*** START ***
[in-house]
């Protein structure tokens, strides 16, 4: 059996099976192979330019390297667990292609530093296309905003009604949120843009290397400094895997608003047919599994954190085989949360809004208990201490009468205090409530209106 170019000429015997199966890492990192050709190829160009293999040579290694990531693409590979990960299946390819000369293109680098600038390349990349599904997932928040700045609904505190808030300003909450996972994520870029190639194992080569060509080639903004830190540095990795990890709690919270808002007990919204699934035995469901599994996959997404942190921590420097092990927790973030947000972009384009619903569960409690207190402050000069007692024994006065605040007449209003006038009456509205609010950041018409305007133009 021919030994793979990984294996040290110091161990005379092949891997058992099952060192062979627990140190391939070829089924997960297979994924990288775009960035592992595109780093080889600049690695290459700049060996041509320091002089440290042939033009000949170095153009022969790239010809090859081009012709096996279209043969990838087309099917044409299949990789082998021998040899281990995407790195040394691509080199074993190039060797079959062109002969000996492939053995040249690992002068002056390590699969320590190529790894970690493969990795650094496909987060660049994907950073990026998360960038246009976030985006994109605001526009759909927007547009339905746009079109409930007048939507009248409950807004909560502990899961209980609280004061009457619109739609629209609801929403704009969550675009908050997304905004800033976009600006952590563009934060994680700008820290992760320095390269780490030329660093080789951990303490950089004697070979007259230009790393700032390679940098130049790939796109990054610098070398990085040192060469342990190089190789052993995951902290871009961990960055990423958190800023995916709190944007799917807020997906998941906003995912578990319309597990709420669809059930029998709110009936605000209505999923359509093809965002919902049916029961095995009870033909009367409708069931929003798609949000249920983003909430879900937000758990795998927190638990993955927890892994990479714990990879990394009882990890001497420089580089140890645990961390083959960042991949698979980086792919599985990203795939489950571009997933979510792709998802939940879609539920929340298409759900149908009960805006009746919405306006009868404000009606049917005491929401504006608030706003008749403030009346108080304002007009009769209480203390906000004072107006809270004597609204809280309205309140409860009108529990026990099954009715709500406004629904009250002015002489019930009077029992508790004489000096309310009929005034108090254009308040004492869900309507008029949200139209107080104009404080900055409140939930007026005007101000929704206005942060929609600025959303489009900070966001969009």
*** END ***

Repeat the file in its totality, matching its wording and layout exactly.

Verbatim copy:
[in-house]
């Protein structure tokens, strides 16, 4: 059996099976192979330019390297667990292609530093296309905003009604949120843009290397400094895997608003047919599994954190085989949360809004208990201490009468205090409530209106 170019000429015997199966890492990192050709190829160009293999040579290694990531693409590979990960299946390819000369293109680098600038390349990349599904997932928040700045609904505190808030300003909450996972994520870029190639194992080569060509080639903004830190540095990795990890709690919270808002007990919204699934035995469901599994996959997404942190921590420097092990927790973030947000972009384009619903569960409690207190402050000069007692024994006065605040007449209003006038009456509205609010950041018409305007133009 021919030994793979990984294996040290110091161990005379092949891997058992099952060192062979627990140190391939070829089924997960297979994924990288775009960035592992595109780093080889600049690695290459700049060996041509320091002089440290042939033009000949170095153009022969790239010809090859081009012709096996279209043969990838087309099917044409299949990789082998021998040899281990995407790195040394691509080199074993190039060797079959062109002969000996492939053995040249690992002068002056390590699969320590190529790894970690493969990795650094496909987060660049994907950073990026998360960038246009976030985006994109605001526009759909927007547009339905746009079109409930007048939507009248409950807004909560502990899961209980609280004061009457619109739609629209609801929403704009969550675009908050997304905004800033976009600006952590563009934060994680700008820290992760320095390269780490030329660093080789951990303490950089004697070979007259230009790393700032390679940098130049790939796109990054610098070398990085040192060469342990190089190789052993995951902290871009961990960055990423958190800023995916709190944007799917807020997906998941906003995912578990319309597990709420669809059930029998709110009936605000209505999923359509093809965002919902049916029961095995009870033909009367409708069931929003798609949000249920983003909430879900937000758990795998927190638990993955927890892994990479714990990879990394009882990890001497420089580089140890645990961390083959960042991949698979980086792919599985990203795939489950571009997933979510792709998802939940879609539920929340298409759900149908009960805006009746919405306006009868404000009606049917005491929401504006608030706003008749403030009346108080304002007009009769209480203390906000004072107006809270004597609204809280309205309140409860009108529990026990099954009715709500406004629904009250002015002489019930009077029992508790004489000096309310009929005034108090254009308040004492869900309507008029949200139209107080104009404080900055409140939930007026005007101000929704206005942060929609600025959303489009900070966001969009």